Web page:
Well, did you evah – what a swell concert this was! I started my review of the John Wilson Orchestra playing Cole Porter with that line because that’s the name of a Cole Porter song from the musical High Society, and it was included in the concert.
Anything goes when it comes to the John Wilson Orchestra playing Cole Porter. Actually it doesn’t, but that’s the name of another Cole Porter musical.
All I can say to the John Wilson Orchestra is “You’re the top!” not only because that’s the name of another well known Cole Porter song, but also because it’s true of this concert which is one of the very best shows I have ever seen at The Dome.
John Wilson is the most genial of conductors. I think he’s related to former Prime Minister Harold Wilson, as they both have a northern accent, though John Wilson certainly didn’t smoke a pipe or try to run the country during the concert itself – although what he does in the privacy of his dressing room is entirely his business.
The conductor (this is John Wilson, not the bus conductor who was driving my bus home after the concert and asked me about Mary Berry’s Scandinavian Princess cake recipe which caught me a little on the hop as I was googling Robert Donat on my phone at the time) has made a name for himself at the Proms and elsewhere for his amazing performances of an array of Hollywood film soundtracks, and at this one I knew quite a lot of them – even those not performed by The Rattatatonians or in Forbidden Broadway.
There were some of Cole Porter’s classic hit songs – from Begin the Begin (which I think is tautology, but Cole Porter obviously knew what he was doing, which just goes to show how professional he was), to Wunderbar which was sung by Kathryn Grayson and Howard Keel in the film Kiss Me Kate, though they weren’t on stage at Brighton.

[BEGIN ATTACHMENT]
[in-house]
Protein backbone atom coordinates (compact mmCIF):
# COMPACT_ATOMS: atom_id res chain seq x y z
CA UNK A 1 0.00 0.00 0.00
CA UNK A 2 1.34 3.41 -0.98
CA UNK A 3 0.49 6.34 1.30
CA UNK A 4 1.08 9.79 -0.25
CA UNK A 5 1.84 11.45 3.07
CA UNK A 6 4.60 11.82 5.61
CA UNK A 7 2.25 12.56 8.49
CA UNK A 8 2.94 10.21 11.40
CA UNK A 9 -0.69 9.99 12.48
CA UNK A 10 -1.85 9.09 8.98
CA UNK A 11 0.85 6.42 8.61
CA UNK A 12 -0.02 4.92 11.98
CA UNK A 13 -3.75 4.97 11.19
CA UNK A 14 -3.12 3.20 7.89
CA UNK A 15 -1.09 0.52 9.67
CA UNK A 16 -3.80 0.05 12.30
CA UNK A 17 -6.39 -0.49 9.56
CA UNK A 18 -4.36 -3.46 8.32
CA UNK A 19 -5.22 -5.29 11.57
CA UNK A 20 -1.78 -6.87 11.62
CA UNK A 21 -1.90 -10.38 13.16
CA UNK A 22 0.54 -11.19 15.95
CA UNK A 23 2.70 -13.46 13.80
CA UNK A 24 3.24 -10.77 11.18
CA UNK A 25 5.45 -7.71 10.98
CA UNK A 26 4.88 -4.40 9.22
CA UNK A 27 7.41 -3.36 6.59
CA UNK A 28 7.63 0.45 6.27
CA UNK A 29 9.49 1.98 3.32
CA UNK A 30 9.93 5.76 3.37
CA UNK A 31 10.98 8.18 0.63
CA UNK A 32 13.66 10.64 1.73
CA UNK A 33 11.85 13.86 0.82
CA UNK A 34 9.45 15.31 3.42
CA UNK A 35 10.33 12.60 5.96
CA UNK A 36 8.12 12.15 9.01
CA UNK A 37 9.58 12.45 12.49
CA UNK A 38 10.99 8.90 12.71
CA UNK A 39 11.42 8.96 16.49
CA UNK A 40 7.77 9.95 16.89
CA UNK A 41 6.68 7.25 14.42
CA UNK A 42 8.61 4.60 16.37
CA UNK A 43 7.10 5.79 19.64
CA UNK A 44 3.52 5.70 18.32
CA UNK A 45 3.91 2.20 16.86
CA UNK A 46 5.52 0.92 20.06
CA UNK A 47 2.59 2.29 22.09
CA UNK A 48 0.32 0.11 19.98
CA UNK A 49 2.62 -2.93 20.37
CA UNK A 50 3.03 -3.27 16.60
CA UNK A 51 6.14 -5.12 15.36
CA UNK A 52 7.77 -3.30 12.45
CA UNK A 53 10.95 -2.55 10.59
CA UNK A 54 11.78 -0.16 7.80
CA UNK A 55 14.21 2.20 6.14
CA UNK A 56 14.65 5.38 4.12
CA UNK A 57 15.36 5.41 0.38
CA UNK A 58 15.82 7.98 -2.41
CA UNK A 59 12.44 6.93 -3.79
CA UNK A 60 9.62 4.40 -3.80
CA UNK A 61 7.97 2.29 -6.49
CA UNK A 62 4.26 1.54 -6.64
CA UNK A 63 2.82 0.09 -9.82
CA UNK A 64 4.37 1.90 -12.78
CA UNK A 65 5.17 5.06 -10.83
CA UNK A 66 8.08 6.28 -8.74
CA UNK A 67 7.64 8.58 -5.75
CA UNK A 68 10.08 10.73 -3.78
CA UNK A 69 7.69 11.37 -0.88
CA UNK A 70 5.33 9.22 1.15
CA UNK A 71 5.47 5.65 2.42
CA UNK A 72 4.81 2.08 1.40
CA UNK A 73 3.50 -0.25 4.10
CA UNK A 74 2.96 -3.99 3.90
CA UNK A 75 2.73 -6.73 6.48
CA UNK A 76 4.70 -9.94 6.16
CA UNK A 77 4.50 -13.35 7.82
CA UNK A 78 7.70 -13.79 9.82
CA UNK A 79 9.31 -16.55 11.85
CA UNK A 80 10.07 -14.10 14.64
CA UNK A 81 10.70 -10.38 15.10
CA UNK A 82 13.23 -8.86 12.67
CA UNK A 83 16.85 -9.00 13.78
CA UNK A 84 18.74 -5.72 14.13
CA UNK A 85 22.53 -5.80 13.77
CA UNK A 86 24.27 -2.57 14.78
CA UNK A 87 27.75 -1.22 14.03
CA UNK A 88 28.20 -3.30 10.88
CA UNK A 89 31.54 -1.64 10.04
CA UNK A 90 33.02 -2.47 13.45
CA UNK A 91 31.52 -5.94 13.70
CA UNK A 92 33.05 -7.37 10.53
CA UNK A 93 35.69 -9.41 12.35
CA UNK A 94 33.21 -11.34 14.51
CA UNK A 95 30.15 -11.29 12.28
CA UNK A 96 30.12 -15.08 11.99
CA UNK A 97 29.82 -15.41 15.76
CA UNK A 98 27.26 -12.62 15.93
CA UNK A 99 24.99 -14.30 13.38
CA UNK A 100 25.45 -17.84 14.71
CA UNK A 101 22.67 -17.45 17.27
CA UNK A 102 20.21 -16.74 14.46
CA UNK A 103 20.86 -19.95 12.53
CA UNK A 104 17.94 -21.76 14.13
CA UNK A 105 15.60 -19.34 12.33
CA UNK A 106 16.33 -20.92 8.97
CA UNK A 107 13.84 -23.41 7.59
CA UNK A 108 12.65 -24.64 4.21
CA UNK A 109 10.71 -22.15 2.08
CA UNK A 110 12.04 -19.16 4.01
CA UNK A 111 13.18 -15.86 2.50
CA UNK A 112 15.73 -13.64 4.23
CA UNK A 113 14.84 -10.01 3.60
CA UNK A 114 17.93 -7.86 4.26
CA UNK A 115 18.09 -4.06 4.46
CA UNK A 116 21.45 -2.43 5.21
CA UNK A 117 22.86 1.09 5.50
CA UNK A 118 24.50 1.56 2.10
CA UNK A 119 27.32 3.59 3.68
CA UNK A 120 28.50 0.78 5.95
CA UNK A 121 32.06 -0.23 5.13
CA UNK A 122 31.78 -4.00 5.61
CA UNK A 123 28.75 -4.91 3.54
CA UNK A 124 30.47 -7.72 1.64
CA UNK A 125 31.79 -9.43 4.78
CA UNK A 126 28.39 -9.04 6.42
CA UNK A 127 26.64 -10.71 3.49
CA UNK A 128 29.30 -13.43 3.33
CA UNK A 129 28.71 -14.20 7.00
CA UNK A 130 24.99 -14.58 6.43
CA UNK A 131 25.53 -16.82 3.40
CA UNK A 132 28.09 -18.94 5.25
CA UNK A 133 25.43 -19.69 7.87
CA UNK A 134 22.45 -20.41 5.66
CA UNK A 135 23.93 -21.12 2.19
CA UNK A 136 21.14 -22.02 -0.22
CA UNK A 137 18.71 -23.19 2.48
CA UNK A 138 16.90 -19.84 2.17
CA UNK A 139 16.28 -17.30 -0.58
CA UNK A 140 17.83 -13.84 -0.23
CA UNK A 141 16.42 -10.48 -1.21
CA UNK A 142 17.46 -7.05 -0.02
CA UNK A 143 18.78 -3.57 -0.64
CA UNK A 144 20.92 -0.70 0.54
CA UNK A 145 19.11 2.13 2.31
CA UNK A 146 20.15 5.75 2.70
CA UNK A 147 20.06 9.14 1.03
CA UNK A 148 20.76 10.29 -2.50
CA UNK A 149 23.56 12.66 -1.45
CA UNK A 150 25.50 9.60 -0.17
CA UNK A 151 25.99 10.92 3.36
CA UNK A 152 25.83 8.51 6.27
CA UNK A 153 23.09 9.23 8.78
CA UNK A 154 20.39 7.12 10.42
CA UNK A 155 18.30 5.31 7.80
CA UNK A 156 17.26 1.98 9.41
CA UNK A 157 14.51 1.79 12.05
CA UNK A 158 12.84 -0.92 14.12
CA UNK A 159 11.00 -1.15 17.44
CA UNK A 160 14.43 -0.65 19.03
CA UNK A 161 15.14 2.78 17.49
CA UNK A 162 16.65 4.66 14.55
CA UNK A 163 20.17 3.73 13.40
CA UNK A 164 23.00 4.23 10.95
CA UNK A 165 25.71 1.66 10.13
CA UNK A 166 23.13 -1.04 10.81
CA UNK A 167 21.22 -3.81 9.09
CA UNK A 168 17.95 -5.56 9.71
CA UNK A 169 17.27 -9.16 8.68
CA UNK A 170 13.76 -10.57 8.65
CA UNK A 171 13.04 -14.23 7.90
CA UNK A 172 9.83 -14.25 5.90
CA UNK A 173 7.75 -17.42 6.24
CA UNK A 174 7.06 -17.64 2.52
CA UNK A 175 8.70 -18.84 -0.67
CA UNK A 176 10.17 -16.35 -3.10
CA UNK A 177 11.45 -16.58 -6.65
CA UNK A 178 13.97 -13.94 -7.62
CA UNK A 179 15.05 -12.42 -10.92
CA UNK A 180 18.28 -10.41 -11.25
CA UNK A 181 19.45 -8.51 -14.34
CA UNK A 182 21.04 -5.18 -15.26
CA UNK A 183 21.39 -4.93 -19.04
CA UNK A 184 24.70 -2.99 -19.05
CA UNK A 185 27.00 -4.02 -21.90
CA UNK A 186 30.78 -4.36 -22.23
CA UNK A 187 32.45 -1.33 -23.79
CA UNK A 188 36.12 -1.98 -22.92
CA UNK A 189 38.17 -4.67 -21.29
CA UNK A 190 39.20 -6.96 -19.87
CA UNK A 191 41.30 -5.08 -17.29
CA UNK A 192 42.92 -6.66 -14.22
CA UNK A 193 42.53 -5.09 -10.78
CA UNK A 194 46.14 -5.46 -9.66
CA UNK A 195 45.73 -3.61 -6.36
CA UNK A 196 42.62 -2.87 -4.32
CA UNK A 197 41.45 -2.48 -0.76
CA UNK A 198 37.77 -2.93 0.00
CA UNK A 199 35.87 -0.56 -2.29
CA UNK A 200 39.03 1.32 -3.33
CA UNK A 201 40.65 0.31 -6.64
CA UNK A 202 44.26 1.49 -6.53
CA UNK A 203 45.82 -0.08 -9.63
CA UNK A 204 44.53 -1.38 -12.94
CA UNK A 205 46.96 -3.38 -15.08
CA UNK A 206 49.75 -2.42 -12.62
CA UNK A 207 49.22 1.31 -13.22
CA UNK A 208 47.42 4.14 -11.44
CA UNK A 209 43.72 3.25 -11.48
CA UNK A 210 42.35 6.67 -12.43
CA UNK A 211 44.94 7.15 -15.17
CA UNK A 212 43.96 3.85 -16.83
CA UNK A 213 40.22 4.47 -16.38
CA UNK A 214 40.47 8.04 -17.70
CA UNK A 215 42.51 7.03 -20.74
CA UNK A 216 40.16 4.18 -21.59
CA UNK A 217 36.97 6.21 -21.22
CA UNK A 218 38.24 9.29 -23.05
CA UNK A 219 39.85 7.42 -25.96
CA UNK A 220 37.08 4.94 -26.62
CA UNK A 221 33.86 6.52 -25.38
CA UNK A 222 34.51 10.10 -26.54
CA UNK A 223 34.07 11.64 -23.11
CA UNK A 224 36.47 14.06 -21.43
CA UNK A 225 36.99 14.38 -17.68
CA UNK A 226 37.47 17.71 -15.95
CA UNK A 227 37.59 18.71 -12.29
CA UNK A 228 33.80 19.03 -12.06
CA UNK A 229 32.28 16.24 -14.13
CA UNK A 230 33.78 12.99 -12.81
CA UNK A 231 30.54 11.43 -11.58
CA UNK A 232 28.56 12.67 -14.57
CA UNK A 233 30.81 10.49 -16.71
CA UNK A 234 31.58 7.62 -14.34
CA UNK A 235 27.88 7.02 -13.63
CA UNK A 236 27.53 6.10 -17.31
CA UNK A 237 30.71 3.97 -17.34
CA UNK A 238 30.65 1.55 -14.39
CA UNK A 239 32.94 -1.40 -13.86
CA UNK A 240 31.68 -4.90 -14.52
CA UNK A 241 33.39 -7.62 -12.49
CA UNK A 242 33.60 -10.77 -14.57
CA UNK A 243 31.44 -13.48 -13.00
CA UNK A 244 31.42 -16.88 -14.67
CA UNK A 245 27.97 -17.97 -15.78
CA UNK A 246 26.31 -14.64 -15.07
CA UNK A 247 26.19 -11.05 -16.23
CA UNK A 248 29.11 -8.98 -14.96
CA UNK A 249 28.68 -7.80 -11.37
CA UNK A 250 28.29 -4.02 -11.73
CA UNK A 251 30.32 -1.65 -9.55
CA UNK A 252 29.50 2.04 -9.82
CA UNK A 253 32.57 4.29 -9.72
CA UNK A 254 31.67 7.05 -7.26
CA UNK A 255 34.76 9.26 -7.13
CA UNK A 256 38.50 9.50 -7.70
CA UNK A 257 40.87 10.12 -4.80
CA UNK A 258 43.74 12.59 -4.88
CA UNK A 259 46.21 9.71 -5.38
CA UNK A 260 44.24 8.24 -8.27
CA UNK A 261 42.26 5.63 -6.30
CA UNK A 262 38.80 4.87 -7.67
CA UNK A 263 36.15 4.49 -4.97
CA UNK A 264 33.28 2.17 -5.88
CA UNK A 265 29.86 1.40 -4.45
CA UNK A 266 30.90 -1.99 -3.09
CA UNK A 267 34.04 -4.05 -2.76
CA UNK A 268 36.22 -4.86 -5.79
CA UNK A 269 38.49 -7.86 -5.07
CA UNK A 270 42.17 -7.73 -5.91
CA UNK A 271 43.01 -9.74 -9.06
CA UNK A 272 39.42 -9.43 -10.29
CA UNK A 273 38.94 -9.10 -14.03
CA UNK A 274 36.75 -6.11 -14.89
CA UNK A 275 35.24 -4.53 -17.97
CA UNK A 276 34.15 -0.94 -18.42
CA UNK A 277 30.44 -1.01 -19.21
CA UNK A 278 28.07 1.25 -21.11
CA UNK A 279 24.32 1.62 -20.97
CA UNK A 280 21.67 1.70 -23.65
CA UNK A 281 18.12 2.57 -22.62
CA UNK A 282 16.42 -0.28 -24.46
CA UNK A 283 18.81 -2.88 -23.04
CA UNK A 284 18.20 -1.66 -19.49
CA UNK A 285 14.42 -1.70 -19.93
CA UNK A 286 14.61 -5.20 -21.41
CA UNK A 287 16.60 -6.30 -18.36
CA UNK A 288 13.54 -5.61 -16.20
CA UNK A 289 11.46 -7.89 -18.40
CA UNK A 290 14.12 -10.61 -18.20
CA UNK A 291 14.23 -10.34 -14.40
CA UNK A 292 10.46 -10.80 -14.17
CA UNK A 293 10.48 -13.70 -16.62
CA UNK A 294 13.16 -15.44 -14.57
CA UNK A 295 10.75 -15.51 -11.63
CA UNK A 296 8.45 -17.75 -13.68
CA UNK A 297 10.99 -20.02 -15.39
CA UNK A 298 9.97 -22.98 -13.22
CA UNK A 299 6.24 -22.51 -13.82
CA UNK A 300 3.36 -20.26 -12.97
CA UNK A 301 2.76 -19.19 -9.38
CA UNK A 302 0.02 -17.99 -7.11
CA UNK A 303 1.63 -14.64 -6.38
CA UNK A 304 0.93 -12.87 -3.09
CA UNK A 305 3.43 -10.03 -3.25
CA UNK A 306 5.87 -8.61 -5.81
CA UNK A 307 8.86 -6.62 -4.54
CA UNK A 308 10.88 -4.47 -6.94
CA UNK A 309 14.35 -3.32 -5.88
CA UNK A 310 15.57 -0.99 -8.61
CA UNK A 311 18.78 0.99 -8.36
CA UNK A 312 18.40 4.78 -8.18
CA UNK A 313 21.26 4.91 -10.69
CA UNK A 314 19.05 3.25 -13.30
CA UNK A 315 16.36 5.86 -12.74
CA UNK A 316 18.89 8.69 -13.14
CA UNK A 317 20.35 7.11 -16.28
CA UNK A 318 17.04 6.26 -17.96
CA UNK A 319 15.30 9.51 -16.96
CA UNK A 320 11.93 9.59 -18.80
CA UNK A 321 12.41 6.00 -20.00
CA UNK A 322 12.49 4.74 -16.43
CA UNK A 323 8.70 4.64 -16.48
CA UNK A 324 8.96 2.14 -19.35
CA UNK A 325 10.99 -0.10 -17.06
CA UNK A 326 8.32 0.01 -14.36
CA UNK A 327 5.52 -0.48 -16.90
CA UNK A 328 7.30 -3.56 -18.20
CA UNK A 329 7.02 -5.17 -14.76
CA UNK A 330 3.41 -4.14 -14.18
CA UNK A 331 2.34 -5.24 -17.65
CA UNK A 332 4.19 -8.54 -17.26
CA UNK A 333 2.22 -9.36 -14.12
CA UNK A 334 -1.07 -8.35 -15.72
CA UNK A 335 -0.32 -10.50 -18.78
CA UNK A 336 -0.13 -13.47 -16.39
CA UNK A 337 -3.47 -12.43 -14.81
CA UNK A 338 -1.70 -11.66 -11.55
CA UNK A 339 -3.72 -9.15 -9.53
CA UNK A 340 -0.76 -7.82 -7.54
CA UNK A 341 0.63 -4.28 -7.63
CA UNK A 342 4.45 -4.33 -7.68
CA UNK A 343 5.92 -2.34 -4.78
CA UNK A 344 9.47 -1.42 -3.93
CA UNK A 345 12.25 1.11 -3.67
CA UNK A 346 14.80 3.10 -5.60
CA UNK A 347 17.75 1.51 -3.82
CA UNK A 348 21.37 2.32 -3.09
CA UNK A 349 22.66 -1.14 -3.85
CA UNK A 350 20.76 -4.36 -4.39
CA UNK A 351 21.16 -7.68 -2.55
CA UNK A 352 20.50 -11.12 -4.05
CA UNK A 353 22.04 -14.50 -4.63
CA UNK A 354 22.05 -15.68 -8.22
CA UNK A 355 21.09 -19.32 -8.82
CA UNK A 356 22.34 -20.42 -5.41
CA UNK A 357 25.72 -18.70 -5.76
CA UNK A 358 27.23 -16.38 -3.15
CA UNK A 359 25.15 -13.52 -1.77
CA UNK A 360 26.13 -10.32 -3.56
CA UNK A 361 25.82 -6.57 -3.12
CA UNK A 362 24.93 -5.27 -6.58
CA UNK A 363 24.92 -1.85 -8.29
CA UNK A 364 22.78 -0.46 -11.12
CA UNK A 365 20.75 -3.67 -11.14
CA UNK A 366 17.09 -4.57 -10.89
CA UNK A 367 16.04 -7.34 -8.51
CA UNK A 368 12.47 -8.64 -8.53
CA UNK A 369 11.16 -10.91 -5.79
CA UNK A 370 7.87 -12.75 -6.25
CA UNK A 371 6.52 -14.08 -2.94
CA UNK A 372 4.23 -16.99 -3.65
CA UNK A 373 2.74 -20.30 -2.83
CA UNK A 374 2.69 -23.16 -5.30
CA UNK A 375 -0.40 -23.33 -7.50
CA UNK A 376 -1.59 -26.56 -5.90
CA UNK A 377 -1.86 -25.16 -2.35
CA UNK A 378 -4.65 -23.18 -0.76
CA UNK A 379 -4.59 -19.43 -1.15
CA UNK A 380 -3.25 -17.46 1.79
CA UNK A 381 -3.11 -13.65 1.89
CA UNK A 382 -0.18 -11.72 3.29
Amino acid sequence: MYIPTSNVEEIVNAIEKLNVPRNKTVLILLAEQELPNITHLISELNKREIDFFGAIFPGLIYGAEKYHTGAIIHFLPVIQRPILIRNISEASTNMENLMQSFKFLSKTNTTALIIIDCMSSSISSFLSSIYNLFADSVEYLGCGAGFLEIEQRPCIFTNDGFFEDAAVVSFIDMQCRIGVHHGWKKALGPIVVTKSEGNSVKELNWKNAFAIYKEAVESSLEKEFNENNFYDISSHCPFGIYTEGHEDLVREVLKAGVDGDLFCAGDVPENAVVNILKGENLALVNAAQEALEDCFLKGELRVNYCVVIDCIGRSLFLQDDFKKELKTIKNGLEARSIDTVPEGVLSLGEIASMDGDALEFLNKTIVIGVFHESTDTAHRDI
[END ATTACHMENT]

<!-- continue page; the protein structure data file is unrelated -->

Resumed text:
There were four very good singers: Anna-Jane Casey, who I have only recently seen in Forbidden Broadway, so it just goes to show what a seasoned professional she is, being able to perform in two shows at the same time; Matthew Ford, who we were told in the programme makes regular appearances with the John Wilson Orchestra, which is quite a coincidence because he was performing at this concert; Richard Morrison, an opera singer who started up the well-known supermarket chain; and Scarlett Strallen, one of Bonnie Langford’s 97 family members currently appearing in hit shows.
Among my favourite songs were Stereophonic Sound, which I think John Wilson explained was sung by Sid Charisse when he was putting his stockings on after giving up Communism; Where is the Life That Late I Led, a song from Kiss Me Kate that made me laugh so much I spilled my Ribena carton over the gentleman sat in front of me; and Les Girls, which was the first draft of the hit musical Les Miserables.
The orchestra was in top form too. John Wilson invited us to look up all their names in the brochure and start up a correspondence with the ones we liked, which I might do as I never hear anything from Robert Powell (who played Jesus on TV) even though I have sent him numerous letters following his appearance as Poirot in Black Coffee at Eastbourne.
I was particularly impressed when one of the percussionists whipped out his bongos, which made me a little hot and bothered so I had to slip out and buy a dirty Martini with ice.
When I got home I turned the TV on and what should be on but an episode of Who Wants To be a Millionaire? with Chris Tarrant – and that was the name of one of the songs in the show! What a coincidence.